NEW YORK (Reuters) - Oil prices fell below $75 a barrel on Tuesday as a credit clampdown in China and weak U.S. home prices data raised concerns about economic recovery and a potential rebound in energy demand.
U.S. crude oil dropped 55 cents to settle at $74.71, having traded as low as $73.82, the lowest intraday price since December 22. In London, Brent crude fell 40 cents to settle at $73.29 a barrel.
China implemented an announced lending clampdown, hitting investor confidence and sending emerging market stocks down more than 2 percent.
U.S. home prices slipped in November and were softer than expected, according to Standard & Poor’s/Case-Shiller indexes.
“The home prices report disappointed, but consumer confidence does indeed appear to have helped ignite a technical bounce,” said Stephen Schork, editor of the Schork Report, an industry newsletter, in Villanova, Pennsylvania.
Consumer confidence rose for a third straight month to its highest level since September 2008, according to the Conference Board.
Investors have looked to wider economic data over the past year for signs of economic recovery and a potential rebound in energy demand.
U.S. stocks edged higher as the better-than-expected consumer confidence data helped erase losses and pulled crude off early lows.
China’s move was a setback for the view that puts the prospect of rising Asian demand ahead of the oil market’s weak current fundamentals, analysts said. The prospect of Asia-led future demand growth has been a factor in oil’s price rise of more than 60 percent in the past year.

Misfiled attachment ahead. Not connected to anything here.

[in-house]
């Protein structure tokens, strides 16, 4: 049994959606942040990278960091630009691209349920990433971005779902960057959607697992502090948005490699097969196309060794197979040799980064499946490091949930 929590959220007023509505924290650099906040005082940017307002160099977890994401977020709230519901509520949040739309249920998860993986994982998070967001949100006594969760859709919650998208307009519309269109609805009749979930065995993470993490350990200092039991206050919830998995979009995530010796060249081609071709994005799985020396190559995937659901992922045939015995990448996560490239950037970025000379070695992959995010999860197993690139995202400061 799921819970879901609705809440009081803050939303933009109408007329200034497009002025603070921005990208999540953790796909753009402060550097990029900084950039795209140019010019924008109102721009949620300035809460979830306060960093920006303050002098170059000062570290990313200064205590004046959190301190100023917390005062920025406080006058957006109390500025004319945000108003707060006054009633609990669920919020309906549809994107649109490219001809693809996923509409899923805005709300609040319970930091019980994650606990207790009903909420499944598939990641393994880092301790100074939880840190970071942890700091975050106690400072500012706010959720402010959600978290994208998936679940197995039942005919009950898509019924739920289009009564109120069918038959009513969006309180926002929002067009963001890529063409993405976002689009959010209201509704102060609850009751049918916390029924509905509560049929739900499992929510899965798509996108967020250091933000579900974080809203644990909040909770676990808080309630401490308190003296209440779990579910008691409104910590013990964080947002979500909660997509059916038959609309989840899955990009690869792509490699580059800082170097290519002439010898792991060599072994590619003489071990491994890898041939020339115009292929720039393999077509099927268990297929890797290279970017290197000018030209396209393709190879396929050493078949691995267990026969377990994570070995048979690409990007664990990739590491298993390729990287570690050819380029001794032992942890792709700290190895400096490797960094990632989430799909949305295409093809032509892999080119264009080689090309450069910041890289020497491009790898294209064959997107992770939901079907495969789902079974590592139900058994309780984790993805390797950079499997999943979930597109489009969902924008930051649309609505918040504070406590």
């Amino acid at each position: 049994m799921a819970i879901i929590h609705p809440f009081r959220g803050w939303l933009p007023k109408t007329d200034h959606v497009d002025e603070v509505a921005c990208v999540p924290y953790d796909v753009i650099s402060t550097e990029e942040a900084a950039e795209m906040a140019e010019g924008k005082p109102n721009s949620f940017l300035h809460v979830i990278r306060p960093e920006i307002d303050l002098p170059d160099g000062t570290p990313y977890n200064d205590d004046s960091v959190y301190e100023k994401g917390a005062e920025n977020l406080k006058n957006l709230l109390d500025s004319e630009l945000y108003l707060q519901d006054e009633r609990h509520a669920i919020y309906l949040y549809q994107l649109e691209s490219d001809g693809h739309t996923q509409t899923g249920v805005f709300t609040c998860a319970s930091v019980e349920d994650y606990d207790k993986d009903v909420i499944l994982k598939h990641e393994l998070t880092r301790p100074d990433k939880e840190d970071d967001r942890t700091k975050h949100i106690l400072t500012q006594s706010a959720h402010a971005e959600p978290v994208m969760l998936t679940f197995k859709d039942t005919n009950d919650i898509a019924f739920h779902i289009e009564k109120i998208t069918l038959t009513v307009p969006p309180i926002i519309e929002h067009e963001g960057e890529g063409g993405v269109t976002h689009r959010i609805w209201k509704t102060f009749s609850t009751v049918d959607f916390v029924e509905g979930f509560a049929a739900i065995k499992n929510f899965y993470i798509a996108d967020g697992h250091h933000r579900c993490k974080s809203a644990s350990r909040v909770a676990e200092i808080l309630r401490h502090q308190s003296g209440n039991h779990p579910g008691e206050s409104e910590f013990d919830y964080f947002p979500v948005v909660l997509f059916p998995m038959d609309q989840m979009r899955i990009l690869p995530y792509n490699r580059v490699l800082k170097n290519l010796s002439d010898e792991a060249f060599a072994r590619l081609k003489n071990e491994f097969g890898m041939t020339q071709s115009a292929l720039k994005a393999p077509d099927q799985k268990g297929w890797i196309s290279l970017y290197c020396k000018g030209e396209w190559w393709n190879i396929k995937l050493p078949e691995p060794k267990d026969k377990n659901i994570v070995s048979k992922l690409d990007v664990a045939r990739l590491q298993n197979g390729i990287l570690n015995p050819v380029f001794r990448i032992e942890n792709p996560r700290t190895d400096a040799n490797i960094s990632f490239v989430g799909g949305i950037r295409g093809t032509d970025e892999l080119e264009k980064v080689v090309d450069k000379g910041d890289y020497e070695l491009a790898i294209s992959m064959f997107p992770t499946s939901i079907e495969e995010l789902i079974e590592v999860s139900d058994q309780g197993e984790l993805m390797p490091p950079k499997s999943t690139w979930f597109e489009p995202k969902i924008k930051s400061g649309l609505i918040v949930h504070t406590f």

“The fundamental link to current prices is weak. Hence, oil prices need at least some general optimism that boom times are around the corner,” said Olivier Jakob, an analyst at Petromatrix.
“That general optimism depends a lot on China’s consumption ... and that will be somewhat challenged by the Chinese government trying to regulate the formation of bubbles.”
After the news that China implemented its planned increase in required reserves for some banks, Asian and European stocks fell, gold and copper slipped and the dollar gained.
Highlighting fears that a global recovery may be sputtering, South Korea reported weaker-than-expected growth in the fourth quarter.
Britain came out of recession in the fourth quarter, but with a lower growth rate than expected. Standard & Poor’s cut its rating outlook on Japan.
The U.S. Federal Reserve is not expected to indicate that it will raise its benchmark interest rate any time soon. The Federal Open Market Committee, the Fed’s policy-setting group, begins a two-day meeting on Tuesday.
Oil inventories in the United States, the top oil consumer, were expected to rise further in reports due this week. Crude stocks probably rose by 1.4 million barrels, a Reuters poll of analysts showed.
The survey forecast that gasoline stockpiles climbed 1.1 million barrels and distillates, which include heating oil and diesel, fell 1.7 million barrels last week.
Industry group American Petroleum Institute issues its weekly inventory report later on Tuesday. The U.S. government’s Energy Information Administration follows on Wednesday.
Additional reporting by Robert Gibbons and Gene Ramos in New York, Alejandro Barbajosa in Singapore; editing by Jim Marshall